The Koch brothers alone gained $15 billion — a 43% increase — between March 2010 and Sept 2011. Are their motives really ideological? It turns out to be a very profitable ideological agenda for them.
And we don’t even know if other countries are helping drive America’s ideological opposition to national strategies by funding the right-wing “free market” “think tanks” that push it, because the funding for these efforts is not disclosed.
Along with implementing a national manufacturing strategy there are many other things we can do to promote our manufacturing sector to revive our economy and create meaningful, good-paying jobs. Among these:
Tax policies: End the tax incentives that encourage American companies to move jobs, factories and profit centers out of the country. Immediately end the “deferral” of taxes on foreign income. Companies get a tax advantage on foreign profits over profits they earn here, so they more operations out of the country.
The big one in tax policy is offshore tax deferral: Companies are currently holding $1.7 trillion out of our economy and away from shareholders, just because we let them avoid taxes until the bring it back. So they move profit centers of tax havens, etc. Repeal this deferral and make them bring that money home now and stop moving profit centers out of the country from now on.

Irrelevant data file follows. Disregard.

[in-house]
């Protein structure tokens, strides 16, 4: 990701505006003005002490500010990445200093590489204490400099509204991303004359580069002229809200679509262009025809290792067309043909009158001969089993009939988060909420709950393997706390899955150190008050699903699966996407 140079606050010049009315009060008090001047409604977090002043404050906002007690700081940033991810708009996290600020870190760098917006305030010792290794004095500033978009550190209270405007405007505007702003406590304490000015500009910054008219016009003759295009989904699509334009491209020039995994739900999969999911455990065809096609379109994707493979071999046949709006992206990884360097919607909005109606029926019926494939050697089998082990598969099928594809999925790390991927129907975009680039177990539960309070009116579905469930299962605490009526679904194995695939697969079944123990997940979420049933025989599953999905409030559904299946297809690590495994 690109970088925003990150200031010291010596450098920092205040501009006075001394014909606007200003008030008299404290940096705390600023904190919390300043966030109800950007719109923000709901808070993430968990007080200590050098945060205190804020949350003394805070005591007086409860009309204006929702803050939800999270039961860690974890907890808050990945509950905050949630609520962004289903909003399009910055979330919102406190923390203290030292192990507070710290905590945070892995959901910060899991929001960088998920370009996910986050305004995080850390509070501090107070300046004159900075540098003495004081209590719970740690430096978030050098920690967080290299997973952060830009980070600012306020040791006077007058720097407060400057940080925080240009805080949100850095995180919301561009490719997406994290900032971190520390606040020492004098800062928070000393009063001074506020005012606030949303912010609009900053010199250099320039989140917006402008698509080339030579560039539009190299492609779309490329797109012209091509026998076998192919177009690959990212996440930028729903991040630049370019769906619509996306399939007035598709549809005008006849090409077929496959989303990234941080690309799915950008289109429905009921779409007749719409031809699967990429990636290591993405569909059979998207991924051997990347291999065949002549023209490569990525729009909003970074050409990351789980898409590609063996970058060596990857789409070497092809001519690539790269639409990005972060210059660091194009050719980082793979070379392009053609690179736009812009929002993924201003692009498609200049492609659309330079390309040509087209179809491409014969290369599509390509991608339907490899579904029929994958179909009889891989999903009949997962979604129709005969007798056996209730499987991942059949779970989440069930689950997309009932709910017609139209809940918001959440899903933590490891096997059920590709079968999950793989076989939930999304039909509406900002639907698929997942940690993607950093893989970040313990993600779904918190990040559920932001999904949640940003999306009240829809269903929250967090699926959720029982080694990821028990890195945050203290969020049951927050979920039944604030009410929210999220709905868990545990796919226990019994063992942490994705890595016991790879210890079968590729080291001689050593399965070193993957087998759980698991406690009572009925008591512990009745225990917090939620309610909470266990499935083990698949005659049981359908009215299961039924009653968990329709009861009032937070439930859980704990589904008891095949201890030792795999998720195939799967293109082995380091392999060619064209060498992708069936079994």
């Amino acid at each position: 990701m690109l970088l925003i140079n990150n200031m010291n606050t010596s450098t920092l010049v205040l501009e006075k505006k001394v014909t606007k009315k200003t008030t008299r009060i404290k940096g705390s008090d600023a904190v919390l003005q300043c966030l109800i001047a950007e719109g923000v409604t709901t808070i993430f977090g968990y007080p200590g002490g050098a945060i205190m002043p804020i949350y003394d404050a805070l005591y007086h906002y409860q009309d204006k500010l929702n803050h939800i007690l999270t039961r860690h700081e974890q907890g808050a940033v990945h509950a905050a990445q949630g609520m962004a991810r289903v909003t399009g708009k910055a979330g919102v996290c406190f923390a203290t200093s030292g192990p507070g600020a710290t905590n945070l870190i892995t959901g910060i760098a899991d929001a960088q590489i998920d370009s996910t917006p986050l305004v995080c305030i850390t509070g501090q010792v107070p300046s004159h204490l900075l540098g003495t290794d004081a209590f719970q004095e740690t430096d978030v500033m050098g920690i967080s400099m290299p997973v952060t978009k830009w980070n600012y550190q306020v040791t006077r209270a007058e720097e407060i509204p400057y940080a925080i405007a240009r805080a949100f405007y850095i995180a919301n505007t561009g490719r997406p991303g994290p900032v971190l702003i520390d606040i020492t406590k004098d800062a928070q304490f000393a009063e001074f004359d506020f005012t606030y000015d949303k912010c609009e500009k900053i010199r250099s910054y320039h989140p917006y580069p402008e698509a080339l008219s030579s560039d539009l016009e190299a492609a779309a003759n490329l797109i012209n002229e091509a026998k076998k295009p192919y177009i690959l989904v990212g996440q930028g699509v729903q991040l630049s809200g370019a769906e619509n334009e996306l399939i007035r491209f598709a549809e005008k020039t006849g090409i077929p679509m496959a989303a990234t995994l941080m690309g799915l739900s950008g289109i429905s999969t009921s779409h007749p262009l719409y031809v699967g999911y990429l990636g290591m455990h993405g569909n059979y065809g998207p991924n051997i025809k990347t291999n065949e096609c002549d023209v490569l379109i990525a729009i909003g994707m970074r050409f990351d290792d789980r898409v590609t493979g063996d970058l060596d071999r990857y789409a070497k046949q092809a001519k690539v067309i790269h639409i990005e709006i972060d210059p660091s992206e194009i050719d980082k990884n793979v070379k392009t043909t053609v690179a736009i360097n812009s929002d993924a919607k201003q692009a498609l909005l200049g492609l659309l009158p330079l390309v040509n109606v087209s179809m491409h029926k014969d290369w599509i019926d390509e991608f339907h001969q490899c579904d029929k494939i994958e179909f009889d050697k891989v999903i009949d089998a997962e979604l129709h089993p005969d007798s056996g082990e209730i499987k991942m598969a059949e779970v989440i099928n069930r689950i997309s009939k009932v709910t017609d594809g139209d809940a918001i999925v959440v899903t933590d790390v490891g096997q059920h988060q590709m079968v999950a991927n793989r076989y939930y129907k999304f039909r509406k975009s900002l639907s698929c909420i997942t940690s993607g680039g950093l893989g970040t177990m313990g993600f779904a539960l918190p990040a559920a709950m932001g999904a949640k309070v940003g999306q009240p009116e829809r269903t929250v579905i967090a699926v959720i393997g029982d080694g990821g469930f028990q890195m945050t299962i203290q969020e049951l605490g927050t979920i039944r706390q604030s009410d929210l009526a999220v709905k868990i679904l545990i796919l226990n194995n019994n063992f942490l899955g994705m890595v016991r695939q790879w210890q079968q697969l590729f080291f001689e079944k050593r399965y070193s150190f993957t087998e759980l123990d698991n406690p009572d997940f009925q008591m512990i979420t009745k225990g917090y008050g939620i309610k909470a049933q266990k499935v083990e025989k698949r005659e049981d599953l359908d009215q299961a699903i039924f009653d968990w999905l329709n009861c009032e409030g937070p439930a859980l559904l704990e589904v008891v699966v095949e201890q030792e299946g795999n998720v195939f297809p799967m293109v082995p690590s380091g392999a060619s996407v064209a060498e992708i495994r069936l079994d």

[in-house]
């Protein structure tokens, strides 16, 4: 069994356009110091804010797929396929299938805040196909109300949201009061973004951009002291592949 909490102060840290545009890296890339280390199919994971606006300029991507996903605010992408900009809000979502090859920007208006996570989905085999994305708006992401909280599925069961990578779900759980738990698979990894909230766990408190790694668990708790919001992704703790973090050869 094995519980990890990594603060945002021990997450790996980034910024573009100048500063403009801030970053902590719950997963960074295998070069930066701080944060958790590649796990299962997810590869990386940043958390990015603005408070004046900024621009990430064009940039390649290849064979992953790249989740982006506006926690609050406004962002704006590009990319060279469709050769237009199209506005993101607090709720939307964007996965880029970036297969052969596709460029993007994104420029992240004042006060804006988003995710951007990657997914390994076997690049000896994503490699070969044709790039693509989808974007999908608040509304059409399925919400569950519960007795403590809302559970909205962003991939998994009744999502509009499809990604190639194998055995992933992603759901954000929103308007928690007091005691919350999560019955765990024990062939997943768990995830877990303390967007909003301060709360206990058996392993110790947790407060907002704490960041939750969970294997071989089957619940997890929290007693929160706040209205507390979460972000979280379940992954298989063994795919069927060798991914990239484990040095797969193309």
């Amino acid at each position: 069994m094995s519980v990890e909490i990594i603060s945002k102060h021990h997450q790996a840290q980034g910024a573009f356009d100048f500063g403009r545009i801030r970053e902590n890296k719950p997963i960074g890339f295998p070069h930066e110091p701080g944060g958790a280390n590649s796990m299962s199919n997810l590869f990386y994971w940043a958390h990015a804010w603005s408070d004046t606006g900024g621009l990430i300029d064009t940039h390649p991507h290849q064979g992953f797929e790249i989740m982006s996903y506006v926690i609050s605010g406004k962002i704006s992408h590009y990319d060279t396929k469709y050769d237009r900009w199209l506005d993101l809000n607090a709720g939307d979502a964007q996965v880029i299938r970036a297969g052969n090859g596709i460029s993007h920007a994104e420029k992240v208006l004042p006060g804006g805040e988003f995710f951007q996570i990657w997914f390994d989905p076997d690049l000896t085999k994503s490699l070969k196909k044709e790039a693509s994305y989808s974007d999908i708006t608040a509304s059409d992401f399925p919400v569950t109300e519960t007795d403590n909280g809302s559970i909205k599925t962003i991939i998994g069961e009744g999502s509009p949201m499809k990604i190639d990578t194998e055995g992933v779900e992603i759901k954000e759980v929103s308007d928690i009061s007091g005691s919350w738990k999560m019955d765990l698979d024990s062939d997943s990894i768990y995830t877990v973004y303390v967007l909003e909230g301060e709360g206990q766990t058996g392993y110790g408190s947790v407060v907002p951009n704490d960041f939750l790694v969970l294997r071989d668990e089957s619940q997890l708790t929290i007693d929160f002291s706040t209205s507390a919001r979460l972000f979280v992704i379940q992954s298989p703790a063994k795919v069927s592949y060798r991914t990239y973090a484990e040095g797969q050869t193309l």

Other tax policies that would help: Section 199 Domestic Production Deduction; Accelerated Cost Recovery; Depletion Allowances; Net Operating Losses; Last-In, First-Out Accounting; Interest Cost Deductibility; Research & Development Tax Credit; Current Tax Treatment of Employee Health Care and Pension Contributions; Credit for Prior Year Minimum Tax.
Currency manipulation: Countries like China manipulate their currency to give them a price advantage in international markets. This must stop. There are steps we can take to stop this but our administration is hog-tied by foreign policy needs that conflict with our country’s trade-balance needs. For example they can’t crack down on China and then ask China’s help with North Korea. The answer is for Congress to pass a law requiring balancing tariffs on goods from countries that manipulate currency.